Now I’ll just head back to reading about basic Applescript stuff because I surely don’t need to know the altitude degrees in the format that has 15 decimal places. :cool: But I’ll be able to take it from here, thank you so much for help!

Yeah. Sometimes the python executable is replaced by an link to /Library/Frameworks/Python.framework/Versions/3.6/Resources/ in the /usr/bin folder. Therefore I wanted you to execute the script to see what version is installed where by default. I know the path looks ugly so you can still move the python executable and create an link to the python3.6 binary. Then the script doesn’t need to use the full path to the executable. It’s only to make the code look better not that it will be better in functionality so it’s up to you :slight_smile:

Keep in mind that coercing a string to an real the localization settings is used by the system. So an float from python as string to an AS real coercion can go wrong in many locale settings can go wrong. Format in my language is 1.000,00 for example to write down thousand while in the US it is 1,000.00.

Well that reference line to path isn’t a massive addition so maybe I can let it be. I’ll just have to remember that I need to do this. On the other hand, I also might not run into it for quite a long time.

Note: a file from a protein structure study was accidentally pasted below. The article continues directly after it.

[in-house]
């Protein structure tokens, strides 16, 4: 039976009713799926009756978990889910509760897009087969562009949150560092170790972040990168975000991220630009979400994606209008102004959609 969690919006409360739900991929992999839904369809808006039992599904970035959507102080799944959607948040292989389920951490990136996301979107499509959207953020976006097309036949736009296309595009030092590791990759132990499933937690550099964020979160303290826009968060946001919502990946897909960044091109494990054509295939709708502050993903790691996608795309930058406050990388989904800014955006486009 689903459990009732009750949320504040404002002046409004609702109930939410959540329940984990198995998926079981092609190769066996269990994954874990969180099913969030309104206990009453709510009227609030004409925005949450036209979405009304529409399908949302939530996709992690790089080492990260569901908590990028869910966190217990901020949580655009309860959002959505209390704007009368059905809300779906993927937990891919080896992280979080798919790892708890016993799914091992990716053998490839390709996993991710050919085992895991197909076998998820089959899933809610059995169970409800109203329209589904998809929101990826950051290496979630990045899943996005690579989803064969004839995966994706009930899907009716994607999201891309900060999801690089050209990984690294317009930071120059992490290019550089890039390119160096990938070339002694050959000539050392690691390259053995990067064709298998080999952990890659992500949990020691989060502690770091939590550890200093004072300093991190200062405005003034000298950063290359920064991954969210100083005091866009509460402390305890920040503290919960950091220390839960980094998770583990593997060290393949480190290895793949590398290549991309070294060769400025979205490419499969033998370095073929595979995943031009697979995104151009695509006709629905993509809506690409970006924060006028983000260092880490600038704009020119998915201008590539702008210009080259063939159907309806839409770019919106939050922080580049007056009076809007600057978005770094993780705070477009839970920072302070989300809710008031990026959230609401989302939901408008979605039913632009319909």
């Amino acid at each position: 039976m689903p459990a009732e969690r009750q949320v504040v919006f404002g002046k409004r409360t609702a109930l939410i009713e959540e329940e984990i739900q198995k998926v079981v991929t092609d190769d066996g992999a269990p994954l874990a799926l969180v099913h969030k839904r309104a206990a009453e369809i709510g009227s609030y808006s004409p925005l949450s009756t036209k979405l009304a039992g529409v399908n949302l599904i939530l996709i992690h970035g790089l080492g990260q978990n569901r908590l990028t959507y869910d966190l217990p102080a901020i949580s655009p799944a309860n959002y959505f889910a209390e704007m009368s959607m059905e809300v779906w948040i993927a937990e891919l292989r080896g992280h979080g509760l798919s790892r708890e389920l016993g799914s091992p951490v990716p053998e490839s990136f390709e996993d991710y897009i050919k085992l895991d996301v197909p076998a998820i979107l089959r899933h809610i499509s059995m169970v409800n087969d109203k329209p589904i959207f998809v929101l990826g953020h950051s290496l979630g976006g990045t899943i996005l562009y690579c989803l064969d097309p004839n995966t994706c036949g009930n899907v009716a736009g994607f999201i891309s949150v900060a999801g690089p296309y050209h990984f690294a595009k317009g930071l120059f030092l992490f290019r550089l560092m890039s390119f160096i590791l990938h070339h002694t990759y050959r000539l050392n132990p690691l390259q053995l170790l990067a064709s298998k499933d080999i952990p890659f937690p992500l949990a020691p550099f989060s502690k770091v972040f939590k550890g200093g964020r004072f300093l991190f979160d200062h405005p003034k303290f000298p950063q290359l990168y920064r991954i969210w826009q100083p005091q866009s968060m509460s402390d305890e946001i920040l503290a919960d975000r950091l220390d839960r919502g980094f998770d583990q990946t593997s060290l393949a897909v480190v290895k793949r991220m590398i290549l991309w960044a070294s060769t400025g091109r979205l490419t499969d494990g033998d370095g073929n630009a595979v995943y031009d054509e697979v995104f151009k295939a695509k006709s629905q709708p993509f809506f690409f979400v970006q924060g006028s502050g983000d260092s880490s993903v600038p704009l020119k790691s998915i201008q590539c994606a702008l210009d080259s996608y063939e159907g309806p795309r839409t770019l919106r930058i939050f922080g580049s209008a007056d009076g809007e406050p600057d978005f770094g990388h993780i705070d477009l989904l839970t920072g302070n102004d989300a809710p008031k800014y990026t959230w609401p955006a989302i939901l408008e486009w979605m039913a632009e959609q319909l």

Oh yes, as we speak, I’m pulling my hair out because Applescript can’t make [value] into type number of course :smiley: Thanks for the hint, I couldn’t have guessed that the system region has something to do with it. In the language&region tab, my number format would appear to be 1 234,56. The Applescript response uses a period as a decimal marker so now it’s even more confusing.

I’ll post my final solution just for the closure. The solution was simpler than I thought that it’d be, but here it is.
Mere conversion of . to , wasn’t enough: Some of the values retrieved by this python script are negative numbers, and if I tried to give it some arguments in the form “x is larger than y is true”, it didn’t handle the negatives correctly… So also conversion to real was necessary. Now it’s fine.

# Handler for replacing characters of any kind by others, pasted to the beginning of a script
on replace_chars(this_text, search_string, replacement_string)
	set AppleScript's text item delimiters to the search_string
	set the item_list to every text item of this_text
	set AppleScript's text item delimiters to the replacement_string
	set this_text to the item_list as string
	set AppleScript's text item delimiters to ""
	return this_text
end replace_chars


# Converting the python-retrieved values into numbers that you can do maths and comparisons with
# Assuming that you have set the retrieved values as variables called Azimuth, Radiation, and Altitude

				set Altitude to replace_chars(Altitude, ".", ",")
					set Azimuth to replace_chars(Azimuth, ".", ",")
					set Radiation to replace_chars(Radiation, ".", ",")
					set Altitude to Altitude as real
					set Azimuth to Azimuth as real
					set Radiation to Radiation as real